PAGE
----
Having dressed for the conditions I went ashore, through the terminal, where the security staff had an unscheduled day’s work, and then out on to the promenade.  Oriana towers over her surrounds and as she is much larger than cruise ships that normally call here and was an object of some curiosity; lots of people had come down to the harbour to take photographs of her and show her to their children, or in many cases grandchildren, as they had now finished school and were on holiday.

What looks like one of the best hotels in town was directly across the road, but I turned left and headed for the station as this was the place where I was mostly likely to be able to buy an English newspaper.

The walk along the waterfront would be a very pleasant one if the sun was out and the temperature a little higher, but today it was a case of keeping moving in order to stay warm.  It was just a 15 minute stroll to the station and not only was I able to buy yesterday’s newspaper, but also some postcards and stamps, so I had everything I need.

I then wandered through the city taking photos of things that caught my eye, including the Christmas Market.  This had a German feel to it, but you have to remember that Trieste used to be the principal port of the Austro-Hungarian Empire and was linked to Vienna by that marvel of railway engineering, the Semmering Railway Pass constructed in 1854, and over which I travelled in September last year when I did a trip by train out from the UK to Ljubljana, the capital of Slovenia.

 

     

Because of the inclement weather the cafes were doing a roaring trade as people got out of the damp air and had a warming drink before continuing their Christmas shopping.  All the supermarkets looked full as people stocked up with food and goodies and the stalls in the market place had an excellent selection of fruit & vegetables and because this is a seaport, a wide variety of fresh fish.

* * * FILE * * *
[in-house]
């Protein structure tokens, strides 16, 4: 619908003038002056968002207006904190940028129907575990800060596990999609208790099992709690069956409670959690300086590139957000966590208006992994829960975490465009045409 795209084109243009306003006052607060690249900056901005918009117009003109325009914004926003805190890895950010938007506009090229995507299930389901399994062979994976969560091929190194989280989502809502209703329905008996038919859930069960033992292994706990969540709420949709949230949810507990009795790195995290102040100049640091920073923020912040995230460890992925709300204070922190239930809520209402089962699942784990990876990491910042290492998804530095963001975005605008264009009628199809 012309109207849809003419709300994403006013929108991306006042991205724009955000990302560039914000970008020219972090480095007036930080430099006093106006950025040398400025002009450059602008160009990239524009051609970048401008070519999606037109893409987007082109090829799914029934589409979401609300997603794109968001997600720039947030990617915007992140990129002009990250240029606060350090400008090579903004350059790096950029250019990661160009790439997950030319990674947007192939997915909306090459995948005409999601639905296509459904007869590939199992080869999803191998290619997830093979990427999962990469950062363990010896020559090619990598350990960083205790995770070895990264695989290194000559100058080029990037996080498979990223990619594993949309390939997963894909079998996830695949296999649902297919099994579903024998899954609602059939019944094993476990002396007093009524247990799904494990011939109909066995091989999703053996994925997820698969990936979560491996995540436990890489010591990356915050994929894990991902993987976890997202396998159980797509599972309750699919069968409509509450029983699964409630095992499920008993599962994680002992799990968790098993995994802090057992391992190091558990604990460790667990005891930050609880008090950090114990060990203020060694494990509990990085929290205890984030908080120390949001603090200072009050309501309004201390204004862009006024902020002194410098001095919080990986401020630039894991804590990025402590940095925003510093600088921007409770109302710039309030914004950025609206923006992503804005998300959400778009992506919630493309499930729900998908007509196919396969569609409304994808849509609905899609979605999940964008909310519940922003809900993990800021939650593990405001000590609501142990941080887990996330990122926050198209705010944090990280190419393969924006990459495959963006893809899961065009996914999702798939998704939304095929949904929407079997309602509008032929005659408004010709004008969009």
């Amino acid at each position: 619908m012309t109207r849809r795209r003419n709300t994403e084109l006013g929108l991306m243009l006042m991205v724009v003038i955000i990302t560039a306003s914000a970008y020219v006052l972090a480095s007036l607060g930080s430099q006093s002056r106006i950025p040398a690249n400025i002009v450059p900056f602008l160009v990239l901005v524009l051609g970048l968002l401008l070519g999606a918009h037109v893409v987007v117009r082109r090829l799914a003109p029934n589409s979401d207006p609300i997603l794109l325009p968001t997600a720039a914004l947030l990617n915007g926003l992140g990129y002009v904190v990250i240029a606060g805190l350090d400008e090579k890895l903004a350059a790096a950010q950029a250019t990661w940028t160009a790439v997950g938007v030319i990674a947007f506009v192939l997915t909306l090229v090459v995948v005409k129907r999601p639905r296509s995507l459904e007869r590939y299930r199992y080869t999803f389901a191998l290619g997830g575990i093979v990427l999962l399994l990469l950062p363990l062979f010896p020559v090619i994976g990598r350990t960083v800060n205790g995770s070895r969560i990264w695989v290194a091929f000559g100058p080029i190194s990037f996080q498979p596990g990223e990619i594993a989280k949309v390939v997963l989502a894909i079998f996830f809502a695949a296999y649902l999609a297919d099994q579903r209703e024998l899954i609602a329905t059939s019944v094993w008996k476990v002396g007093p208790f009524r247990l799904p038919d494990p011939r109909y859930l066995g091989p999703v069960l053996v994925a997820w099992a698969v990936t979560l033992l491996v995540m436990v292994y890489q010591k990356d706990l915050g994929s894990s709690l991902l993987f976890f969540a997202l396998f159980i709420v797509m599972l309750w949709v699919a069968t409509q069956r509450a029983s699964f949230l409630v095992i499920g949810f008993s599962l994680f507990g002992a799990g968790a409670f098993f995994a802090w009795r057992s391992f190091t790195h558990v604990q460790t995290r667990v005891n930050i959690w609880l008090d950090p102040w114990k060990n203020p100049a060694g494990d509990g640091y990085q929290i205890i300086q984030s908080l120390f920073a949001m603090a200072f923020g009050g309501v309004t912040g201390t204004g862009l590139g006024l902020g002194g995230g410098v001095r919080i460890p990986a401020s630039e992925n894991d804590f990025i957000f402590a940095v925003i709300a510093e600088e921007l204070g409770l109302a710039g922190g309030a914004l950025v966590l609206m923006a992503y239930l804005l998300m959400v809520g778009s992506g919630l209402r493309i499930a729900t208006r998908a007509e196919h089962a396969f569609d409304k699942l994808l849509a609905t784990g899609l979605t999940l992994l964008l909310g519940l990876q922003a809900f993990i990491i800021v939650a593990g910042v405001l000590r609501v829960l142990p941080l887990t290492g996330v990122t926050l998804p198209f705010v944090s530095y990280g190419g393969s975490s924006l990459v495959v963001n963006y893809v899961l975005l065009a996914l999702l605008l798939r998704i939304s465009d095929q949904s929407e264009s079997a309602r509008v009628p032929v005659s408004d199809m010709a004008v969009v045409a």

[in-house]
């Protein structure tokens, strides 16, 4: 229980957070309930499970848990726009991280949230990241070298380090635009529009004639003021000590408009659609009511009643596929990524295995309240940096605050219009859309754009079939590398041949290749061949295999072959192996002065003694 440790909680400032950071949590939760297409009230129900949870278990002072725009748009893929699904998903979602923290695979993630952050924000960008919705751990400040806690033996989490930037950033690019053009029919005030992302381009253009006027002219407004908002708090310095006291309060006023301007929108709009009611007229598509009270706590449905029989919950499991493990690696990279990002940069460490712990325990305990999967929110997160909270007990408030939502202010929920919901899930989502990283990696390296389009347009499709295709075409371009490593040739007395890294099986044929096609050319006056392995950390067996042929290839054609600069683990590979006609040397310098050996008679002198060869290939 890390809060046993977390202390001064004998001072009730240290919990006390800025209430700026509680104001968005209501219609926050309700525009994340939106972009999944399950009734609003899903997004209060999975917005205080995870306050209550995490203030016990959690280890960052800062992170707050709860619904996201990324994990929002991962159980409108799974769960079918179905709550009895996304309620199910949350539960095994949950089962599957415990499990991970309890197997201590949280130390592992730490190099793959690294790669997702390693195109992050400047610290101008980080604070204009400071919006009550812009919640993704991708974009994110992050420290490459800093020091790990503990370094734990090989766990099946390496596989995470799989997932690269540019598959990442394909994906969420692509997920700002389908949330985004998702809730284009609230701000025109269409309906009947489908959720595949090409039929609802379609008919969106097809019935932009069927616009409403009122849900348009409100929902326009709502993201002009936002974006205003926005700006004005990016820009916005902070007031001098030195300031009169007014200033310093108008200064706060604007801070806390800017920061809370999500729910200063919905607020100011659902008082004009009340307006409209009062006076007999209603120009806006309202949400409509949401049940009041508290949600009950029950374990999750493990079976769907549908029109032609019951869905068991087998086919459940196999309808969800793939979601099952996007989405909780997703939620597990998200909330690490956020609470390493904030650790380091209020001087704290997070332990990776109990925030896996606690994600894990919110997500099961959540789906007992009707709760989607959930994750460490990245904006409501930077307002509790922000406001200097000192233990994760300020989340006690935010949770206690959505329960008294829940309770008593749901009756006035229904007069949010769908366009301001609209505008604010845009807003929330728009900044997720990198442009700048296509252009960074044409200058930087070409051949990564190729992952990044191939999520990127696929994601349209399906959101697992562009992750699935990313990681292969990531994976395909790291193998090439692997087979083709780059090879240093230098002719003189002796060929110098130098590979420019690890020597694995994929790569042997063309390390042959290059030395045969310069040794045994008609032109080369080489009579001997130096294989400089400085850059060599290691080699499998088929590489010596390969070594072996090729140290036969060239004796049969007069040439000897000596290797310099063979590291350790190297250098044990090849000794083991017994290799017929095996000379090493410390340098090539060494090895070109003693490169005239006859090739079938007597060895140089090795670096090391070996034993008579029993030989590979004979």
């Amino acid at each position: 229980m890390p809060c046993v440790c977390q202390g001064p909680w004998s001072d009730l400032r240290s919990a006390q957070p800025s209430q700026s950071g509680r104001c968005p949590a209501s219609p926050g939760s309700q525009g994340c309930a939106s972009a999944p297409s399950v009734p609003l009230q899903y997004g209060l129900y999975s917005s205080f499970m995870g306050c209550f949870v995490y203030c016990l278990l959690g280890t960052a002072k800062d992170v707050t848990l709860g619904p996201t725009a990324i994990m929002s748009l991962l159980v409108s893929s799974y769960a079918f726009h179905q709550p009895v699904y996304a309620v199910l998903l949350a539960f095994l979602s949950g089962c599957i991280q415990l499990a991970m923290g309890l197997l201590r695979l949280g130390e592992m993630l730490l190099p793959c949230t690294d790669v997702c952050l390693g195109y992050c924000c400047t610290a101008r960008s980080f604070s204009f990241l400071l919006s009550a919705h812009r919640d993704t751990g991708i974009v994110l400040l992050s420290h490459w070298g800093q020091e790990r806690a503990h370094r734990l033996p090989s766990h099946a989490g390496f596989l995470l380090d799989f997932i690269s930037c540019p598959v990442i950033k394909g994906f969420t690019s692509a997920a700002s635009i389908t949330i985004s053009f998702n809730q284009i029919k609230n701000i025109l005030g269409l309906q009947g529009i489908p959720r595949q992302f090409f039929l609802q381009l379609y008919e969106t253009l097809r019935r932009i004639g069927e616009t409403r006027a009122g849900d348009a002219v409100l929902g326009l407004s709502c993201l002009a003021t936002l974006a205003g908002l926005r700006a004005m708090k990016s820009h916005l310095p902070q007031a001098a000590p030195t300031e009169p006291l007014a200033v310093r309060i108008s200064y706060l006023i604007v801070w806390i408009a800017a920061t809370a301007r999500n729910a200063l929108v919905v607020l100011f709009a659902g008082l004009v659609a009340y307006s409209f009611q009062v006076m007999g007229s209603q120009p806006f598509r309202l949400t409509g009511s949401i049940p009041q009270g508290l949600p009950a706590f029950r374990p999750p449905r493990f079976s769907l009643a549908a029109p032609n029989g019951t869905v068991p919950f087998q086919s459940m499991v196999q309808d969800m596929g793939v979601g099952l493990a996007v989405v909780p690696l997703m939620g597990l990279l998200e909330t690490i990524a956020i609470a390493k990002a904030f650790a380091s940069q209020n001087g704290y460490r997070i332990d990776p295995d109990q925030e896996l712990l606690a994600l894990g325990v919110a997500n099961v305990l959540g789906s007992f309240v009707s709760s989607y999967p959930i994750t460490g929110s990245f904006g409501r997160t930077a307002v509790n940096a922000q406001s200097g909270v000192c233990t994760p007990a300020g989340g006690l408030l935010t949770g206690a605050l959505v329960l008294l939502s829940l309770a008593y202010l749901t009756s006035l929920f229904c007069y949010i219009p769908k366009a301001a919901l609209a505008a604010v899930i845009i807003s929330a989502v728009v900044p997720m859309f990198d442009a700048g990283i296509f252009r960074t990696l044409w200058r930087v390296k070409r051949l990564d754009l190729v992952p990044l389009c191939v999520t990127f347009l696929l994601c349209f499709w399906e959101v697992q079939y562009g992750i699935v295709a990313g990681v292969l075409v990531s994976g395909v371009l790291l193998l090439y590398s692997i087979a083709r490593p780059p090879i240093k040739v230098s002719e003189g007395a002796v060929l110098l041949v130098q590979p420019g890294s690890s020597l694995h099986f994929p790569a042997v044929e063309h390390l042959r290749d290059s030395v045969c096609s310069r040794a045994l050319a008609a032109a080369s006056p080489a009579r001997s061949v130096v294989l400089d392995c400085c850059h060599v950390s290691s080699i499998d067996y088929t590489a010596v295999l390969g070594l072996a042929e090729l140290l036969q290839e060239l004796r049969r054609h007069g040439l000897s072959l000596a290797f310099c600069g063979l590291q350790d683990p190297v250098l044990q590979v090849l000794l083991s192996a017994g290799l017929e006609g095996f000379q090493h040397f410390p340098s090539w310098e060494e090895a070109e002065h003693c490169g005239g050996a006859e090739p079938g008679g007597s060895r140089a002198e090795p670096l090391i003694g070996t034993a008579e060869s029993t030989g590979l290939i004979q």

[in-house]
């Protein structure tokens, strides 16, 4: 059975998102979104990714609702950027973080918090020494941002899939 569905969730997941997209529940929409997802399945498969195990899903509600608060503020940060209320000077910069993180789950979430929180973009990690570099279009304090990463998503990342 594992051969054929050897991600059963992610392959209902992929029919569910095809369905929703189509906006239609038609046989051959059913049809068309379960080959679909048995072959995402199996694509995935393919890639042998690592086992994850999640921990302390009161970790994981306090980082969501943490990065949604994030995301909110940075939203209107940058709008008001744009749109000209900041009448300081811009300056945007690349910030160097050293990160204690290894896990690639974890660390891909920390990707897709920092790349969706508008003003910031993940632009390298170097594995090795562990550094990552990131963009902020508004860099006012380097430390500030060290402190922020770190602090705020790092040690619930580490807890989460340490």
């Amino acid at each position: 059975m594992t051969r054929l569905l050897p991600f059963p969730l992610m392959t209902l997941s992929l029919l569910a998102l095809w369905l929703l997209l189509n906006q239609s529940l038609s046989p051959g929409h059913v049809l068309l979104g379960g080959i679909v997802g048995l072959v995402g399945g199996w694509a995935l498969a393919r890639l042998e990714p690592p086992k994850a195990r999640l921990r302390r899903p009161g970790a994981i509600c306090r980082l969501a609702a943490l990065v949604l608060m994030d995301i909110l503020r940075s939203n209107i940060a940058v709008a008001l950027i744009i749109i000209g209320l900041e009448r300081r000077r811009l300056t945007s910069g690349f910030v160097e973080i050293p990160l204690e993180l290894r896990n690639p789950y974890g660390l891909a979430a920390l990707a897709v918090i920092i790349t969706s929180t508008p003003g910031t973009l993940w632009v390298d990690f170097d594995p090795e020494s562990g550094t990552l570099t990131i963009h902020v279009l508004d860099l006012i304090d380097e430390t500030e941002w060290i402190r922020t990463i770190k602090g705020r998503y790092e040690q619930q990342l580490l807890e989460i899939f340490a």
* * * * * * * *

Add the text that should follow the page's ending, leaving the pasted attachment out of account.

I returned to the ship and sat in Tiffany’s having a cappuccino while I wrote the postcards; unlike the UK where there is just the Queens head on the normal stamps, on the continent the picture regularly change and the ones I bought today featured Giuseppe Garibaldi, one of the founders of the modern state of Italy.

My regular afternoon snooze went on long longer than I had expected and so I was awaken by the Captains announcement that the ship was about to sail.  I didn’t bother going up on to upper deck, or as it is from my cabin, a right turn and then a few steps before going through the door out on to the rear deck, as the mist was still present and so the visibility was poor.  The Captain advised that around midnight or maybe a little later, the ship should leave the fog bank and then sail under clear skies all the way to Dubrovnik.  He said that while we were in the mist the ‘whistle’ may have to be sounded to warn other vessels in the vicinity, as there are a number of yachts and fishing boats at sea; the ‘whistle’ is in fact the ships foghorn on top of the funnel which emits a deep bass note every time that it was sounded and this could be heard some considerable distance away.

Although it was a ‘Casual Night’ as far as the dress code goes I am wearing my ‘Snowman’ tie this evening and had a small but pleasant dinner in the Oriental Restaurant before going to the Pacific Lounge where I watched ‘Give Us A Clue’.  The competition was hosted by Natalie and featured two teams, one led by the Captain, David Pembridge, and the other by the Executive Purser, Helen Skoins.  It was hilarious as the teams acted out the titles of books, songs & films and although Natalie said otherwise, it was obvious that each clue had been selected for the individual who had to act it out and most were ‘close to the knuckle’ to say the least, so something that could only have be done on-board a child free ship.  The audience were in stiches at some of the miming.

I had a night cap while watching the show and when it was finished retired for the night.